"Miss Nobantu, this is my friend Amy."
"Welcome, Amy," then she motioned for us to follow her. We walked through a tidy kitchen with a red and chrome vintage table and chairs, a fifties fridge hummed away, and plants everywhere. I loved it!
The next room was her "sitting room," with a fireplace and book-lined shelves. Many small books were most likely printed in the early 1900s. She pointed to a green overstuffed chair and told me to help myself to tea in teapot sporting a red and yellow quilted cozy, then to a plate of cookies. She handed me two books, one filled with delicate botanical art and another titled Arts & Crafts by Peter Magubane. I guessed Leah told her I loved plants, art, and chocolate chip cookies.
I sat in the comfy chair, and Leah followed her into another room and closed the door. I was soon lost in a world of plants, African art, and the best cookies ever.
Leah came out an hour later and closed the door. "She apologizes for not saying goodbye; she had to lie down and rest. She is ninety-eight years old!" Then she smiled and said, "I was so worried, but I'm free of it now. It went well, and I'm delighted to announce that I'm pregnant with a boy!"
We signed in at the B&B, a large three-story white house with a wrap-around porch festooned with hanging ferns. The restaurant was on the first floor.
After we ordered dinner and a bottle of sparkling non-alcoholic wine, Leah said, "Now, Amy, I'll tell you what these sessions are about. Sometimes they contain distressing news, so I didn't want to drive. But it is all fine now. Miss Nobantu told me I am pregnant, which I knew from the test I had taken twice. I'm sorry, but I may not share any more of what she told me. It's a rule similar to the Catholic of confession blended with medical confidentiality."
"She is what some people call a shaman or priestess. We recognize these women as special almost at birth, and they are taught to perform ceremonies or rituals and how to make herbal medicines; some see into the future."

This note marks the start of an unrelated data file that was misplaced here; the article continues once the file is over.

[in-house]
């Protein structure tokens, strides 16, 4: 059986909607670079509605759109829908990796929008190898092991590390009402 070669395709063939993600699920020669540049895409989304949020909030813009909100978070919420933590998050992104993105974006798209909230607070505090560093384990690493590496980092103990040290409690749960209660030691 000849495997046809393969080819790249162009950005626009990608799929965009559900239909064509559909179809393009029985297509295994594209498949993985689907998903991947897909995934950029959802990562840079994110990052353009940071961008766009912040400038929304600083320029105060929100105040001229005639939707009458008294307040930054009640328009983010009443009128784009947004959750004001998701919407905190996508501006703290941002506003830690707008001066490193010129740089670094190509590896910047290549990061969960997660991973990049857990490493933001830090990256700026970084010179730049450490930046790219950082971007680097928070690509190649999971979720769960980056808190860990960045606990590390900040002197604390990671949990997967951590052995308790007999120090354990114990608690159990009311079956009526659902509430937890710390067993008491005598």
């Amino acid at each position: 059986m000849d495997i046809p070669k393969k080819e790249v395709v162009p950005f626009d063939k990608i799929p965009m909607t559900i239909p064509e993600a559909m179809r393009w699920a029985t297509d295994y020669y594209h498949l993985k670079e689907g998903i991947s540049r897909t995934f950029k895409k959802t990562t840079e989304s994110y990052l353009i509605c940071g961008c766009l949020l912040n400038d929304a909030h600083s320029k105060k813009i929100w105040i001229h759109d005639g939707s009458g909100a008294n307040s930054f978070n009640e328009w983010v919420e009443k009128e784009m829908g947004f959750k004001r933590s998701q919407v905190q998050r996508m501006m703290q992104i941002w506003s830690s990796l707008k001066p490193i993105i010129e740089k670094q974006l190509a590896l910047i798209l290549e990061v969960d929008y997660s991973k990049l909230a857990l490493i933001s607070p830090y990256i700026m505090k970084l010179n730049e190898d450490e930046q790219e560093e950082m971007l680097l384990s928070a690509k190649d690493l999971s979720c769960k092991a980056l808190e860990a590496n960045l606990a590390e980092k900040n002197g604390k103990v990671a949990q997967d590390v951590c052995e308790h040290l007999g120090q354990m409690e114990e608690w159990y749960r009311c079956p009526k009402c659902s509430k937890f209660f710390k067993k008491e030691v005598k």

"Oh my goodness! That's so cool!"
"In our culture, when a woman becomes pregnant, she goes to her shaman for a consultation. Their skills and knowledge pass from generation to generation, and I know our beliefs are considered strange to people who don't know our culture. The shaman touches the mother's tummy and learns certain things that will help her gently guide her child to their life's path. For instance, my mother was told many things; among them were the two lives I would enjoy and excel in."
"Really? I wish I'd had a shaman. "
"My mother was told I have unique talents, or gifts, in healing and music. So, Mama provided knowledge and items to find them by supplying me with opportunities and letting me learn to find my way in life. She gave me books and lessons, and I discovered I loved healing and music. I get much joy from listening to music but have no ambition to learn to play an instrument. I do, however, crave exploring science and medicine. Do you see?"
"So your mother exposed you to the lives that were most powerful and best for you and provided the tools to help you choose."
"Exactly! And I knew Mikha would be my life partner one day, so when we drifted apart, I wondered if I was wrong. Then he reappeared!"
"And that's why you are always so happy and confident! "
"Yes!"It's much more complex, but that's the basics. Finding one's purpose is a true blessing!"
"Leah, it was so sweet of you to tell Miss Nobantu how much I enjoy plants and art, and especially chocolate chip cookies! I'm embarrassed because I ate all of them!"
She chuckled and said, "She told me she bakes them herself, but only for certain occasions."
"Well, it was wonderful. I enjoyed myself so much that I felt a little disappointed when you came out. I should write her a thank you note."
"She would like that. But, Amy, I told her nothing about you other than I was bringing a friend."